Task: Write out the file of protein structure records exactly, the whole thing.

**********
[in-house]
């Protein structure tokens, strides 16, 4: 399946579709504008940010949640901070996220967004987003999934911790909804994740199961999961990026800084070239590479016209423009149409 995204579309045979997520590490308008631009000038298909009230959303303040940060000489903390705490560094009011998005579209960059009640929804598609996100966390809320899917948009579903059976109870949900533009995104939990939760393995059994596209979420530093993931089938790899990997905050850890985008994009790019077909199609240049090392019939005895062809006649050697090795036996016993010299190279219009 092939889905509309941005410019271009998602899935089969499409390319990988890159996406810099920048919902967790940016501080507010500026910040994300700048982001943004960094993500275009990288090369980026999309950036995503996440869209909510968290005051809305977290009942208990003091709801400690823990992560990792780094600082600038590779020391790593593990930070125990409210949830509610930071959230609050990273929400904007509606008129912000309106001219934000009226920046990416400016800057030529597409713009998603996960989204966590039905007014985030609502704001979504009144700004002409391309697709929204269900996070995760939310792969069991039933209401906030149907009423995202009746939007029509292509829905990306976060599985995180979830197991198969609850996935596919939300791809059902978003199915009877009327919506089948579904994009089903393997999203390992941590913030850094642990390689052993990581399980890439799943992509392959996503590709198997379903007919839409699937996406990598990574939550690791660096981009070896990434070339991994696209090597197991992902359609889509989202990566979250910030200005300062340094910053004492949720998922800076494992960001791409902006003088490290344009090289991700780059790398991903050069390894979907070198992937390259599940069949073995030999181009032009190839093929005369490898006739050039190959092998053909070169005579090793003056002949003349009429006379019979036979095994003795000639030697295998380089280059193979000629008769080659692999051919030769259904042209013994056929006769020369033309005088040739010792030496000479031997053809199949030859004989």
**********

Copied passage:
[in-house]
């Protein structure tokens, strides 16, 4: 399946579709504008940010949640901070996220967004987003999934911790909804994740199961999961990026800084070239590479016209423009149409 995204579309045979997520590490308008631009000038298909009230959303303040940060000489903390705490560094009011998005579209960059009640929804598609996100966390809320899917948009579903059976109870949900533009995104939990939760393995059994596209979420530093993931089938790899990997905050850890985008994009790019077909199609240049090392019939005895062809006649050697090795036996016993010299190279219009 092939889905509309941005410019271009998602899935089969499409390319990988890159996406810099920048919902967790940016501080507010500026910040994300700048982001943004960094993500275009990288090369980026999309950036995503996440869209909510968290005051809305977290009942208990003091709801400690823990992560990792780094600082600038590779020391790593593990930070125990409210949830509610930071959230609050990273929400904007509606008129912000309106001219934000009226920046990416400016800057030529597409713009998603996960989204966590039905007014985030609502704001979504009144700004002409391309697709929204269900996070995760939310792969069991039933209401906030149907009423995202009746939007029509292509829905990306976060599985995180979830197991198969609850996935596919939300791809059902978003199915009877009327919506089948579904994009089903393997999203390992941590913030850094642990390689052993990581399980890439799943992509392959996503590709198997379903007919839409699937996406990598990574939550690791660096981009070896990434070339991994696209090597197991992902359609889509989202990566979250910030200005300062340094910053004492949720998922800076494992960001791409902006003088490290344009090289991700780059790398991903050069390894979907070198992937390259599940069949073995030999181009032009190839093929005369490898006739050039190959092998053909070169005579090793003056002949003349009429006379019979036979095994003795000639030697295998380089280059193979000629008769080659692999051919030769259904042209013994056929006769020369033309005088040739010792030496000479031997053809199949030859004989």